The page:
Odds and Dead Ends: The Fog Horn/The Legacy of Bradbury’s Lighthouse

There are stories out there that have legacies that transcend their origins. Everyone has heard of Sweeney Todd, but very few could say that he first appeared in a penny dreadful called The String of Pearls. Werewolves changing with the full moon is common knowledge, but we forget that this concept was first properly grounded in the public consciousness by the 1943 film Frankenstein Meets The Wolf Man. So many stories have had those they influence outlast their humble beginnings. And so is perhaps true with ‘The Fog Horn’, a short story published by science-fiction writer, Ray Bradbury.

Bradbury is perhaps best known now for his novel Fahrenheit 451, one of the staples of mid-twentieth-century dystopian fiction, featuring a society which has prohibited the possession of books, with the fire department now in charge of creating fires, not extinguishing them, to rid the world of the paperback devils. His other publications include Something Wicked This Way Comes, The Martian Chronicles, and The Illustrated Man, and are also very well regarded. He is, therefore, a damn good writer.

In 1951, Bradbury published a short story called The Beast From 20,000 Fathoms. In this story, two lighthouse attendants witness a great creature rising up from the depths. This creature is big, with great eyes that reflect the light of the lighthouse, with a great neck, and a massive, hulking body. The last of a species of dinosaur, it is speculated. It has come here once a year for the past few years now, and the sound of the lighthouse’s fog horn is almost exactly the same as the monster’s, to the lighthouse on the rock, which is described as similarly looking like a long neck on a great body emerging from the sea. The monster attacks the lighthouse, destroying it and trapping the two keepers in the rubble. Having destroyed the thing it believes to be another of its own kind, the monster howls in lamentation and sorrow, before departing into the seas, never to be seen again.

When this story was published, a small monster movie about a monster awakened from the depths of the sea thanks to atomic testing, was in development. The working title for this film was apparently to be called Monster from Beneath The Sea. Upon seeing the story, the producers bought the rights to the story and changed their script around a bit to capitalize on Bradbury’s up-and-coming success. They included a scene where their dinosaur, a Rhedosaurus (completely made up for the film), appears in silhouette, and attacks and destroys a lighthouse, before going on its rampage through Manhattan. The film itself is actually good fun, with some great stop-motion monster effects by the legendary Ray Harryhausen, and it finishes off with a nice sequence utilizing Coney Island to have its finale. Meanwhile, the original story, when it is anthologised in The Golden Apples Of The Sun, has its name changed to ‘The Fog Horn,’ and has been called so ever since.

The story, however, does not end there with this little B-movie. When The Beast from 20,000 Fathoms was released, the poster depicted it breathing smoke and fire. The Rhedosaurus doesn’t breathe any such smoke or flame in the film because of budget and other practical reasons, but since when do posters tell the objective truth of a film? This poster attracted the attention of Japanese film producers, who decided to make a similar film. They brought in Ishiro Honda, interwove their own, very recent atomic age fears and memories into the narrative (remember that Hiroshima and Nagasaki weren’t even a decade past), and created their own beast from the depths of the sea. Thus was born Gojira, or, to western audiences, Godzilla.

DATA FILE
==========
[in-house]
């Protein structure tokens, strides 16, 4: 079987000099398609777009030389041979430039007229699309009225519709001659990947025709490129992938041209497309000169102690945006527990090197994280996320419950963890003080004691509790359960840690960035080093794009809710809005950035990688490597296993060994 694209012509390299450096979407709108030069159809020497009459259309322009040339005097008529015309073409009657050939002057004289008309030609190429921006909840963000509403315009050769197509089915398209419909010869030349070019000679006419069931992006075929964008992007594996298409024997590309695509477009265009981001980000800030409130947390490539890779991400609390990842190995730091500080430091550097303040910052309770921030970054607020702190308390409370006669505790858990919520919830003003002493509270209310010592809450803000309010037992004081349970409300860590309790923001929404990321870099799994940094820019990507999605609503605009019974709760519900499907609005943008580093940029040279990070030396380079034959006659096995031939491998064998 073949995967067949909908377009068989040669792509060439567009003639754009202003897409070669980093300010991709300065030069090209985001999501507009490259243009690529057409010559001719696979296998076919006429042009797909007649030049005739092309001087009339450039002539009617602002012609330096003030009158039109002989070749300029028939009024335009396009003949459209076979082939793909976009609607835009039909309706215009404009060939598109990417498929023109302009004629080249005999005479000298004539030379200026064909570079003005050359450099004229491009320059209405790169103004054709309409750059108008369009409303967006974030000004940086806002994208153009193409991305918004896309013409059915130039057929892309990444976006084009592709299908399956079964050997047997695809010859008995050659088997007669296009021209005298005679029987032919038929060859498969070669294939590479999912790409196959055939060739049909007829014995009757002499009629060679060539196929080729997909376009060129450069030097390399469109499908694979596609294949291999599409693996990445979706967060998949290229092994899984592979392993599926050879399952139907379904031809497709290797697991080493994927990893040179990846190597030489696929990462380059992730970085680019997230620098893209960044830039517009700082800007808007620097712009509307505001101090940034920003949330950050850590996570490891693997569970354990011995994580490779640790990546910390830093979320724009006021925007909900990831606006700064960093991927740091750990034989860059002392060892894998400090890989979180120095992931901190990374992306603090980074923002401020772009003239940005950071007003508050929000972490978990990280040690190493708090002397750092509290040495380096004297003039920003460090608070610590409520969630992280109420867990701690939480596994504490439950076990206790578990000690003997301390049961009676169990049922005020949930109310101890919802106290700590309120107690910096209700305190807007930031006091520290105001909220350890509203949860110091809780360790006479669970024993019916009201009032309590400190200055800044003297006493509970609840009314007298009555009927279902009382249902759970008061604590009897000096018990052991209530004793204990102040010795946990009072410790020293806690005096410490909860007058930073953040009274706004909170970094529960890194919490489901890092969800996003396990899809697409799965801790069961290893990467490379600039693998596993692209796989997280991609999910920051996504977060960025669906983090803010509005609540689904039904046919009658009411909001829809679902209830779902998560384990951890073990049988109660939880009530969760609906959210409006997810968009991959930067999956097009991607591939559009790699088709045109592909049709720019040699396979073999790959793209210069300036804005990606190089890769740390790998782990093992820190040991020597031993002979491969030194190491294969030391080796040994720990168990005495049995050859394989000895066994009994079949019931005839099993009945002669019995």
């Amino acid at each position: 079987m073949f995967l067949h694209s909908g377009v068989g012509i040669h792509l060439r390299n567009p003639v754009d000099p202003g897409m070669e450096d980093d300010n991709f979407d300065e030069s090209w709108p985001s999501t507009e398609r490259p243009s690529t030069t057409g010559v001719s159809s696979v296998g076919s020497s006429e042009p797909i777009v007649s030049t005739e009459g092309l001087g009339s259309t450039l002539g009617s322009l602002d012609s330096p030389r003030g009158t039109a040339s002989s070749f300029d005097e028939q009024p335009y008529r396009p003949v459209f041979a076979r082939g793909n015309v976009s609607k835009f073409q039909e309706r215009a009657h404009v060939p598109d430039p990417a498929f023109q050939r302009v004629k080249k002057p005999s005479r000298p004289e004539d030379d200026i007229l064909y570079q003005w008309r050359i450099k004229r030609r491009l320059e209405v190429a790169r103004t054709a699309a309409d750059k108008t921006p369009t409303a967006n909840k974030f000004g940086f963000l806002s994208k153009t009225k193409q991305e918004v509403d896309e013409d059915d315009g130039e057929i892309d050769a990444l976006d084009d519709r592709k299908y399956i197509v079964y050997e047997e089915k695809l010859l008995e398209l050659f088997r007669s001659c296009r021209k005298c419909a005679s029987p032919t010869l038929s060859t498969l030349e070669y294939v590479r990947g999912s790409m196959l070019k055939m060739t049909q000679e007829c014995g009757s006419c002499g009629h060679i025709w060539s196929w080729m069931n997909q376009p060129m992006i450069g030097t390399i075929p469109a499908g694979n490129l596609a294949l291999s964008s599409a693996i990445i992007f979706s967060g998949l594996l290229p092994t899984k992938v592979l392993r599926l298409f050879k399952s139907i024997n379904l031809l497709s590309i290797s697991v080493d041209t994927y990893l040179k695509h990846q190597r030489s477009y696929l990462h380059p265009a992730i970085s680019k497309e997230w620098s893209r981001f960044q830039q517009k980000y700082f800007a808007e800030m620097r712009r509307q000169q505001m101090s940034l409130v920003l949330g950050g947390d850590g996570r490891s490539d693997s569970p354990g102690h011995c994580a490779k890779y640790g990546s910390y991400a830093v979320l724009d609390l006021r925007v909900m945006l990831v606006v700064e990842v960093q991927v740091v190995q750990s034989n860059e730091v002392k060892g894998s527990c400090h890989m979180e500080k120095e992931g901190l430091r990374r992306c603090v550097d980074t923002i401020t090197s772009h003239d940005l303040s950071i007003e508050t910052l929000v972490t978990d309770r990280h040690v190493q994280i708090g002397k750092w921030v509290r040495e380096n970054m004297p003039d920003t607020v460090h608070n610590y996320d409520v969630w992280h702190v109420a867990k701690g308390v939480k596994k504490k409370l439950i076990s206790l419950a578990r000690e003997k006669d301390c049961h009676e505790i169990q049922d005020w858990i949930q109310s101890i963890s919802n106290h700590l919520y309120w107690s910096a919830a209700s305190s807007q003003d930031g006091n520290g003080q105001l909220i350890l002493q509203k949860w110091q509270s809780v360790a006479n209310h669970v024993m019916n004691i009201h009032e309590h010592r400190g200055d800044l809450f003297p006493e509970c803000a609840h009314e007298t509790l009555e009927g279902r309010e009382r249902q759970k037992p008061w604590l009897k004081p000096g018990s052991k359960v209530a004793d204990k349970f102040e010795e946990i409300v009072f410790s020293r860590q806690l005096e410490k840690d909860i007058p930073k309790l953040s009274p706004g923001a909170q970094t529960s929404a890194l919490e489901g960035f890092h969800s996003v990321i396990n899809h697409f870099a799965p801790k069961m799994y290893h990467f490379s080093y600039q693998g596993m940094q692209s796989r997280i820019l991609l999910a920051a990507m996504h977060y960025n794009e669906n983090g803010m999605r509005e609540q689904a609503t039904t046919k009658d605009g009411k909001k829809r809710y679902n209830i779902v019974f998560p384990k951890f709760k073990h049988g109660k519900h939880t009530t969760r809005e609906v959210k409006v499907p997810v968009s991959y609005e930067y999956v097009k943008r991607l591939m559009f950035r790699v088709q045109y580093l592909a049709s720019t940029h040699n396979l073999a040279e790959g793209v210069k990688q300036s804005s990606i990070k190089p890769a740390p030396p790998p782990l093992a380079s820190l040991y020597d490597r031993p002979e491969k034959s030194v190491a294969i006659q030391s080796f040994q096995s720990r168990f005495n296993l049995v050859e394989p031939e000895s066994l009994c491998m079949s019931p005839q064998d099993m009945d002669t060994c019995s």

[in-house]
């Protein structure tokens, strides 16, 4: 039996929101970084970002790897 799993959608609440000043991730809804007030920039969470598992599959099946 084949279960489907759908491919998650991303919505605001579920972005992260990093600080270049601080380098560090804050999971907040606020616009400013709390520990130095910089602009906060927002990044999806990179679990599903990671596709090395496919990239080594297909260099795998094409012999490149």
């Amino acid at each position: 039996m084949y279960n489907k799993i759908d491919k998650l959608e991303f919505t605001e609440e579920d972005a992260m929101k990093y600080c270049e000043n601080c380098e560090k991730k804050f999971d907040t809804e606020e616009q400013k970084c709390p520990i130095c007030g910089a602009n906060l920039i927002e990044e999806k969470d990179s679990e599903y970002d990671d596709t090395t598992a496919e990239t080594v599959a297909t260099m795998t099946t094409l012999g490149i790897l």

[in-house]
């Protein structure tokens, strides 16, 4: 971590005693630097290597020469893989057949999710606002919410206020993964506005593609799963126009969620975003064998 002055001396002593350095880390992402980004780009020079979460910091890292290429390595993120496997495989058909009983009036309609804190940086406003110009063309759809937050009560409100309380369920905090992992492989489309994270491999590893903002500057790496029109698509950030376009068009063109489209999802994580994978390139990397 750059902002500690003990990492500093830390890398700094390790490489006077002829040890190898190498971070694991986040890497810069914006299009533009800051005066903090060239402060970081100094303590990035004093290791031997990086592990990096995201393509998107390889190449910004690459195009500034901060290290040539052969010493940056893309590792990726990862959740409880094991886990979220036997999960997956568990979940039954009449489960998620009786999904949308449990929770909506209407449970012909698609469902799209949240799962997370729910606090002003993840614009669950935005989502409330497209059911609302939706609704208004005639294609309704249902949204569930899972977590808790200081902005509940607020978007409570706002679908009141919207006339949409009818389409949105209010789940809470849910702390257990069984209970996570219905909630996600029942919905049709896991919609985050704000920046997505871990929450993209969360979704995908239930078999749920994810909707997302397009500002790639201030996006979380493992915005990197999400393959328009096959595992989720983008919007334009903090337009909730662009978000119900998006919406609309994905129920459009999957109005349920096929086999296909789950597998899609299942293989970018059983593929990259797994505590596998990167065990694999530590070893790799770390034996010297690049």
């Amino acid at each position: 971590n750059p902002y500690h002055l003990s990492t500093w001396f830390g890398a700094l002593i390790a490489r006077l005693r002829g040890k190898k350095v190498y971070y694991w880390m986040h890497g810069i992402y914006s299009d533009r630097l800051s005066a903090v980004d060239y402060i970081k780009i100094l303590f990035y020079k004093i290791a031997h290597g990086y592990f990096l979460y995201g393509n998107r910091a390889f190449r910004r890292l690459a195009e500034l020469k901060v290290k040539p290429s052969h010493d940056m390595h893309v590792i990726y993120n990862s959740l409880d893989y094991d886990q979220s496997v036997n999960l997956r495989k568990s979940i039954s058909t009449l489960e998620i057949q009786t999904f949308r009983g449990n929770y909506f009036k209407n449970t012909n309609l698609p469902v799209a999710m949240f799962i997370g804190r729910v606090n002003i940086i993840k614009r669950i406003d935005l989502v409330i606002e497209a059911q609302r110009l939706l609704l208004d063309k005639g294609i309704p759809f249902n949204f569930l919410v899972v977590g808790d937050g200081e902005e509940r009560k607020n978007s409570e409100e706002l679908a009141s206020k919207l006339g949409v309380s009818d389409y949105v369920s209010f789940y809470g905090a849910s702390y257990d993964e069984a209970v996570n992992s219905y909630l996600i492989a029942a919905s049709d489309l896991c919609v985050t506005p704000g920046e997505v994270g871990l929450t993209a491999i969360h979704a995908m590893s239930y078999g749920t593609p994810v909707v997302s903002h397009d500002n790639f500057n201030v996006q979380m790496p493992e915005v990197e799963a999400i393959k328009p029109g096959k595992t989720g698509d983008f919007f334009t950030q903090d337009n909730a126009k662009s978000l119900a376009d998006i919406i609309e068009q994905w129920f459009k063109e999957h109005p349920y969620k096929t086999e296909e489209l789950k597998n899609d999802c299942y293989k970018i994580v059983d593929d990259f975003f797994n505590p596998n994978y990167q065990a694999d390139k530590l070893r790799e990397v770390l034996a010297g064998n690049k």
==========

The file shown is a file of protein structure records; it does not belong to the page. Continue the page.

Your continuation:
So we have a little short story about a dinosaur and a lighthouse to thank for the biggest monster of them all, the cementation of the kaiju as an international force of nature, and thousands of action figures and t-shirts worldwide. And if anyone is an old-school Pokemon fan, go back and watch the episode ‘Mystery At The Lighthouse’, an episode which you probably forgot about completely and yet will instantly remember as soon as you’ve read this. A massive dinosaur-like pokemon with shining eyes emerges from the sea to the summons of a fog-shrouded lighthouse, it’s one of the most haunting images of many people’s childhoods at a certain age. Coincidence?

And then let’s wonder if other lighthouse-based stories have been influenced by this classic short. It’s been stated by Leonard Nimoy that an episode of Star Trek was inspired by the story, but could we also include 2019’s The Lighthouse as having been influenced in some way by Bradbury? Two male lighthouse keepers trapped far away from civilization, seeing ancient things rising out of the depths? Seems familiar. And what about the 1977 serial of Doctor Who, ‘The Horror at Fang Rock’, where again, a lighthouse shrouded by the mists comes under attack from a strange, monstrous presence? How far does Bradbury’s tale’s influence go?

Far beyond what he intended, that’s for sure. The little lighthouse that could, it seems to have a great legacy in the world of horror, science-fiction, and fantasy; one that has left it forever changed.

-Article by Kieran Judge

-Twitter/Instagram: KJudgeMental

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